Let’s talk about fats baby! Let’s talk about you & me!

Fat gets a really bad rep in the media. Low fat this and low fat that. A  healthy vegan diet is naturally low in fat. We must strive to remember however that fats help in the transportation of certain vitamins around the body, improve skin and hair, insulate and protect your internal organs and especially the fatty acids, help with nervous function and therefore brain power.

If you eat junk food that is laden with fat and do very little exercise, of course you’re going to put on weight. You can also be at risk of heart disease and cancer. However if you eat a small amount of healthy fat each day, you can improve your health, lose/maintain weight and look great.

So what are the fats to avoid?

Chinese takeways or any takeaways for that matter are often deep fried in vegetable oils or lard. An average takeaway can have up to 20 grams of fat. That’s a woman’s entirely RDA. Having a takeaway isn’t forbidden, but it’s probably better to make it more of a rare thing than a regular thing.

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100 grams of crisps (a couple of bags)  contains over 30 grams of fat. Don’t even think about going for the low fat versions either. Cut them out altogether. They are nutritionally void, especially if you’re trying to lose weight or stay fit.

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Fast food burgers and chips are again absolutely full of fat and especially trans and saturated fat which are really bad for your heart and circulatory system.

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Cakes and sweets are also loaded with unnecessary fat that you don’t need.

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What are good sources of fat then?

Linseed and flaxseed. I put half a teaspoon in a smoothie or on porridge everyday and it doesn’t taste of anything.

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Now this might surprise you, but leafy green vegetables. They don’t provide huge amounts, but they do have enough Omega 3’s to keep you going. I love kale and spinach and I’ll eat it for both lunch and dinner if I can.

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Avocados are quite calorific and that’s because they are full of good fats. As long as you don’t eat like 5 a day, you’ll be fine. I generally have about 3 a week and normally in salad, although I do like making guacamole out of them.

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Nuts and especially almonds and hazelnuts. They are at their best when they are unsalted and eaten as a snack instead of a bag of crisps.   hazelnutsimages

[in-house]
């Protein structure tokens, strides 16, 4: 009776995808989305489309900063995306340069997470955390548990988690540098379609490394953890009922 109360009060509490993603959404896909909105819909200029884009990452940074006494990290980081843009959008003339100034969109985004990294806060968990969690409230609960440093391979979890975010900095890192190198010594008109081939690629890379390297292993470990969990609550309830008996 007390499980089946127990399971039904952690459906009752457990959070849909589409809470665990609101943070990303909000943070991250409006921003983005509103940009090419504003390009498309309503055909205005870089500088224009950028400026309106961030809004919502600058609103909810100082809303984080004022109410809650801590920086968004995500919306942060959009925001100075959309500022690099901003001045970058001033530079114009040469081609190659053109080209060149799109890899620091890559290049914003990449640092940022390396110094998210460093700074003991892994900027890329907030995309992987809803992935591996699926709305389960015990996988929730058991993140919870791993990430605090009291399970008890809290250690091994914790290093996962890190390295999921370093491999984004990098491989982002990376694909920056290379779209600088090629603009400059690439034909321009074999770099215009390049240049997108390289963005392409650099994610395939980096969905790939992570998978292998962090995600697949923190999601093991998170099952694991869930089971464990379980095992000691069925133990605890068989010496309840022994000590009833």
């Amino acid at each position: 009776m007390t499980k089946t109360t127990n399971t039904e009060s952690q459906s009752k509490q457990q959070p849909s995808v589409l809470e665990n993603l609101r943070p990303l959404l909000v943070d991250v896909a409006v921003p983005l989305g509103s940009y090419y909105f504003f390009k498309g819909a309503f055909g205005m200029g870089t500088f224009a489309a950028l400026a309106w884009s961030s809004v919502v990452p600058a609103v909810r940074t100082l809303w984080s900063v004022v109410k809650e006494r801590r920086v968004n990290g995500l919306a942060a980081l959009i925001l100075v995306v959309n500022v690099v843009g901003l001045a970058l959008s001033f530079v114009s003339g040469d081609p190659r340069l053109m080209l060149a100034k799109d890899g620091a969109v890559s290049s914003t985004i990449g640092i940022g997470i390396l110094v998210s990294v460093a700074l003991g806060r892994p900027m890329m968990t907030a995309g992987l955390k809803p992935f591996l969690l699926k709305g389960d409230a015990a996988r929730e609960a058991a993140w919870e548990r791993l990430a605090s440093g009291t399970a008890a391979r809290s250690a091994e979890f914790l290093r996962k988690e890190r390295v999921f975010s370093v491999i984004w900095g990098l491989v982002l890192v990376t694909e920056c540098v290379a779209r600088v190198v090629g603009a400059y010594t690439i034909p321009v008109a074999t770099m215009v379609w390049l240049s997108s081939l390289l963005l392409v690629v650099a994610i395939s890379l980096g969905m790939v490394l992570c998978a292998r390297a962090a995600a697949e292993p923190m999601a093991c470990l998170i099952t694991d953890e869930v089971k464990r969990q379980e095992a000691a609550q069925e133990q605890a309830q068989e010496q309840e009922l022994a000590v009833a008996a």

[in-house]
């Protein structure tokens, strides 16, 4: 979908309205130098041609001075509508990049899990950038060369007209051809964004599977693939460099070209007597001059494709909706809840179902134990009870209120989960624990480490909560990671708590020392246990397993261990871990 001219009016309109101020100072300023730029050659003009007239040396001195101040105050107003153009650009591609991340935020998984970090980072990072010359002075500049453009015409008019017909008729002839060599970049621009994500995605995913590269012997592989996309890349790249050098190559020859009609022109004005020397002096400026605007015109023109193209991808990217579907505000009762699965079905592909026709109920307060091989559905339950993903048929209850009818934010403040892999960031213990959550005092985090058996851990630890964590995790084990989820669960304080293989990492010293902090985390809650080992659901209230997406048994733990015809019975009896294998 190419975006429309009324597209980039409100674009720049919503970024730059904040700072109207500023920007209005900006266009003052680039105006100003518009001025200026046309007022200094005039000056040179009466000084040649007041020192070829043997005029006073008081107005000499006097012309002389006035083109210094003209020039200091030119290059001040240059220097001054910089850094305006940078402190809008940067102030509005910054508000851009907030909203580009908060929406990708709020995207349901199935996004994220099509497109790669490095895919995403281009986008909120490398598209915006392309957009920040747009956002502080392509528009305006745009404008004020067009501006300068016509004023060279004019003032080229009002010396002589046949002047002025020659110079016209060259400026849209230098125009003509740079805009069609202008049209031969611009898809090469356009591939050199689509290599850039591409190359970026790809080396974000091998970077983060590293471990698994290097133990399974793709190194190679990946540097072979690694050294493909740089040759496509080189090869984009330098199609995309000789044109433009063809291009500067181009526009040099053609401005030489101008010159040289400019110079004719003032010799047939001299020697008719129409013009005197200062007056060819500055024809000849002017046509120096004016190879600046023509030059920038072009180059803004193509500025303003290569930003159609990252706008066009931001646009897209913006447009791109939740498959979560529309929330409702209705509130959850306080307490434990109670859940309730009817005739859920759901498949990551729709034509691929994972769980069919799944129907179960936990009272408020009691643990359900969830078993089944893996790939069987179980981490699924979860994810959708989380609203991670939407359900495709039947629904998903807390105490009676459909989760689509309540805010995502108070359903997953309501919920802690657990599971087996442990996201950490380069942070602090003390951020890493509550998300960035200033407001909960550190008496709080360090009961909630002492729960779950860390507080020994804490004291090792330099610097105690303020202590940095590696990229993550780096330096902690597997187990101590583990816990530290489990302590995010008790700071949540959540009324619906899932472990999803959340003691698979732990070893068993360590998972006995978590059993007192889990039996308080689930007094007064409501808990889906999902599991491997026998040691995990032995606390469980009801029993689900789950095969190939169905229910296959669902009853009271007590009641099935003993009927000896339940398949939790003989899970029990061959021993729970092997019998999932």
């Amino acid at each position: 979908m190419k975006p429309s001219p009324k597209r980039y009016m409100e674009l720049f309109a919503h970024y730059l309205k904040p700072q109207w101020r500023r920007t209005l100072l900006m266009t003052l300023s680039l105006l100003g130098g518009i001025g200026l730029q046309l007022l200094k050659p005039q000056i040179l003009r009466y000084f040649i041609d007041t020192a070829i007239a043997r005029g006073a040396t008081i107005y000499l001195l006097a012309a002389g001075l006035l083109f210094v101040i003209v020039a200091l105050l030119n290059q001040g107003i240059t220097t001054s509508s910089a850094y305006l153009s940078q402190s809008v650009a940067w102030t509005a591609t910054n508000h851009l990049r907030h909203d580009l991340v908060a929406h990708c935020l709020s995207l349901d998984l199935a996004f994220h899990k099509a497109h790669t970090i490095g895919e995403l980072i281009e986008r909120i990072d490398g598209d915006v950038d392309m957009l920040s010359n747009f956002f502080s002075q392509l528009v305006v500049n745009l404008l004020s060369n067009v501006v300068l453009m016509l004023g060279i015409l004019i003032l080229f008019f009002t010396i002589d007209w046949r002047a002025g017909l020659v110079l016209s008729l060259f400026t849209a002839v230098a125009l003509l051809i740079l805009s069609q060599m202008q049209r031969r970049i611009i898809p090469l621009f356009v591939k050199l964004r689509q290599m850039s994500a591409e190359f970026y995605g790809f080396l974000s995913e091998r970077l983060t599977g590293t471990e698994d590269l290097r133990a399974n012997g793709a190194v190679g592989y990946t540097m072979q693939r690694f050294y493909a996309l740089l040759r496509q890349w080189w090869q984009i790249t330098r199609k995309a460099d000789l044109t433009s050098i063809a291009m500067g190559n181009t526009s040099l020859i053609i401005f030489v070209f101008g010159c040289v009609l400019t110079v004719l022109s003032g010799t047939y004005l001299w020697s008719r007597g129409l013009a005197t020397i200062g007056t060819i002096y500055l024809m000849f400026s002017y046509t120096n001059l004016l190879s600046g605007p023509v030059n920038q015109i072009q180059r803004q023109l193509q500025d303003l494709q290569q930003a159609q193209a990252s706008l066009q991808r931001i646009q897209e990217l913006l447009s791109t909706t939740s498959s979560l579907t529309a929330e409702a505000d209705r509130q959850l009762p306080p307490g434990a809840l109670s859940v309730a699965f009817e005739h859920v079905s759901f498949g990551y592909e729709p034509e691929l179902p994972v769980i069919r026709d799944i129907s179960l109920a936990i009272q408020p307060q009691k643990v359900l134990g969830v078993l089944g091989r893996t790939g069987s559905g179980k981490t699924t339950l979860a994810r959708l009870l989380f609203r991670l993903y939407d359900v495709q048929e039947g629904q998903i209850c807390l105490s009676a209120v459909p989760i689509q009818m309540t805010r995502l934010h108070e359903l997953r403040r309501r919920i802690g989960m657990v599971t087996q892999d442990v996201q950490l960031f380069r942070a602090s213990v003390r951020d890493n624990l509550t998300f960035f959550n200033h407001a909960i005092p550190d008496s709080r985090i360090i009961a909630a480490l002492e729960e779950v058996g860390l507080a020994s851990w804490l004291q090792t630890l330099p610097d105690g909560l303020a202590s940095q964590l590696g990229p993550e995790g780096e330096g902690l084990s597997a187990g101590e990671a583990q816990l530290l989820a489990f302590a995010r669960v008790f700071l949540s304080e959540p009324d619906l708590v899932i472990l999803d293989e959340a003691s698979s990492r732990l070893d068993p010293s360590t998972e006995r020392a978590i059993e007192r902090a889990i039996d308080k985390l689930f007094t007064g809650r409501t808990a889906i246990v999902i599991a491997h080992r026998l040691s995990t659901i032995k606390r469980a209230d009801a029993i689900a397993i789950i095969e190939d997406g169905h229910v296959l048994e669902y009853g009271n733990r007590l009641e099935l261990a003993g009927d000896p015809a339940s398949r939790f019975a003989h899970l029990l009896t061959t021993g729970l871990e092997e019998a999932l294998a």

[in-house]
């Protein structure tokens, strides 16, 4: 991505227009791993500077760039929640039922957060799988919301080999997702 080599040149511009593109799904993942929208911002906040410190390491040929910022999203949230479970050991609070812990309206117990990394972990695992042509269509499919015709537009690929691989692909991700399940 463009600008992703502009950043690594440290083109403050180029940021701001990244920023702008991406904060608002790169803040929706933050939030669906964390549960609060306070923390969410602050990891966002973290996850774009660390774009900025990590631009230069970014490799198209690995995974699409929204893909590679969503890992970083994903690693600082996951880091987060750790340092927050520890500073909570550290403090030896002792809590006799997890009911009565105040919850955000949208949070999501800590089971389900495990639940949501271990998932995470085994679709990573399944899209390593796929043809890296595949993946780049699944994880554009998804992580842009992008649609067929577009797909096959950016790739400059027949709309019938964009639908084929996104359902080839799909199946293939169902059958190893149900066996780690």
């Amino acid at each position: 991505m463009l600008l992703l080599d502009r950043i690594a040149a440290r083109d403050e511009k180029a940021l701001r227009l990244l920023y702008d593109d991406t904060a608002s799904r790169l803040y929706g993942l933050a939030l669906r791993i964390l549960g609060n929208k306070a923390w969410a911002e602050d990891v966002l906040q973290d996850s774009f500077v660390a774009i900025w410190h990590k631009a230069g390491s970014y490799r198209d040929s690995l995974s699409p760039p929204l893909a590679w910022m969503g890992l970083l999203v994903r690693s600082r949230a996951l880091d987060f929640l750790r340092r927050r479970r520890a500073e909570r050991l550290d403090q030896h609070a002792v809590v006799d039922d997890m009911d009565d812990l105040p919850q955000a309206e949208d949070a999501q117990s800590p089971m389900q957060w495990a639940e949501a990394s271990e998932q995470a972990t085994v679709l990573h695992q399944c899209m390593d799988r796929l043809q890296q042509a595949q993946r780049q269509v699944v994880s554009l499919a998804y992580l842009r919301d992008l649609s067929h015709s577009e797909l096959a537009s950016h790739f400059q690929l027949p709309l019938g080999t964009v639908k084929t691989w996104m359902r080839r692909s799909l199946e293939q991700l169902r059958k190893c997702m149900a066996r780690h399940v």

Good luck guys and make healthy choices.

 

 

 

Butter bean, aubergine and paprika stew

I found this recipe whilst in my local Tesco recently and instantly believed I could veganise it. It even has a top tip for a veggie version. This is a low-calorie, but filling dish. Each serving is only 92 calories, however if you are looking for more calories, the recipe suggests to serve with toast. I just had a double portion because I was hungry!

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Ingredients:

A whole aubergine, chopped into half moons.

1 onion, chopped.

1 garlic clove chopped.

2 tsp. rosemary

1.5 tsp. paprika

1x400g tin of peeled cherry tomatoes. (Tesco actually sell these in their Finest range and they were worth the extra few pennies.)

2x 400g tin of butter beans, drained.

230g red peppers, sliced and chopped.

Method:

Place the peppers and aubergine in a roasting tin, drizzle some oil on top and cook in the oven for 25 minutes.

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In the mean time, fry the onion is a small amount of oil until soft. Then add the herbs, spices, butter beans and tomatoes and leave to simmer on a low heat. (This will allow the flavours to mix together properly.)

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When the peppers and aubergine are cooked, mix in with the butter beans etc. and cook through for about five minutes.

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Abokado

I was having a rough time one evening so I decided to go and stay with Mykey in Catford and drop him off to work the next day in Farringdon. Of course as always he was a great help in lifting my mood and keeping me company.